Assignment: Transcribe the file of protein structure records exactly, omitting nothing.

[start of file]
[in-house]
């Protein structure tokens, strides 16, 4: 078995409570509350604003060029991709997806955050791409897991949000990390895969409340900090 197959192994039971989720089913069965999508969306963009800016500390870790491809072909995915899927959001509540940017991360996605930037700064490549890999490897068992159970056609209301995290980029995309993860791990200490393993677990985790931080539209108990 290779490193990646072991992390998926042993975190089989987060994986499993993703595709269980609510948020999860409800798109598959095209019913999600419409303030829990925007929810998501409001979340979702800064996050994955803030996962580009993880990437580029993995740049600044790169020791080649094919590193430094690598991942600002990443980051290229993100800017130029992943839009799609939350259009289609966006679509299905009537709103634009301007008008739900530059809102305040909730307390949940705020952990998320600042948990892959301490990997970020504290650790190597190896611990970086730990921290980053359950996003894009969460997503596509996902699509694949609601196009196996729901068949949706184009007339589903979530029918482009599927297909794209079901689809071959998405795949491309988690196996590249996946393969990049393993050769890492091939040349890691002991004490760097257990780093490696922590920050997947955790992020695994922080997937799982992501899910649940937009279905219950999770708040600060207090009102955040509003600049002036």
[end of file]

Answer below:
[in-house]
């Protein structure tokens, strides 16, 4: 078995409570509350604003060029991709997806955050791409897991949000990390895969409340900090 197959192994039971989720089913069965999508969306963009800016500390870790491809072909995915899927959001509540940017991360996605930037700064490549890999490897068992159970056609209301995290980029995309993860791990200490393993677990985790931080539209108990 290779490193990646072991992390998926042993975190089989987060994986499993993703595709269980609510948020999860409800798109598959095209019913999600419409303030829990925007929810998501409001979340979702800064996050994955803030996962580009993880990437580029993995740049600044790169020791080649094919590193430094690598991942600002990443980051290229993100800017130029992943839009799609939350259009289609966006679509299905009537709103634009301007008008739900530059809102305040909730307390949940705020952990998320600042948990892959301490990997970020504290650790190597190896611990970086730990921290980053359950996003894009969460997503596509996902699509694949609601196009196996729901068949949706184009007339589903979530029918482009599927297909794209079901689809071959998405795949491309988690196996590249996946393969990049393993050769890492091939040349890691002991004490760097257990780093490696922590920050997947955790992020695994922080997937799982992501899910649940937009279905219950999770708040600060207090009102955040509003600049002036």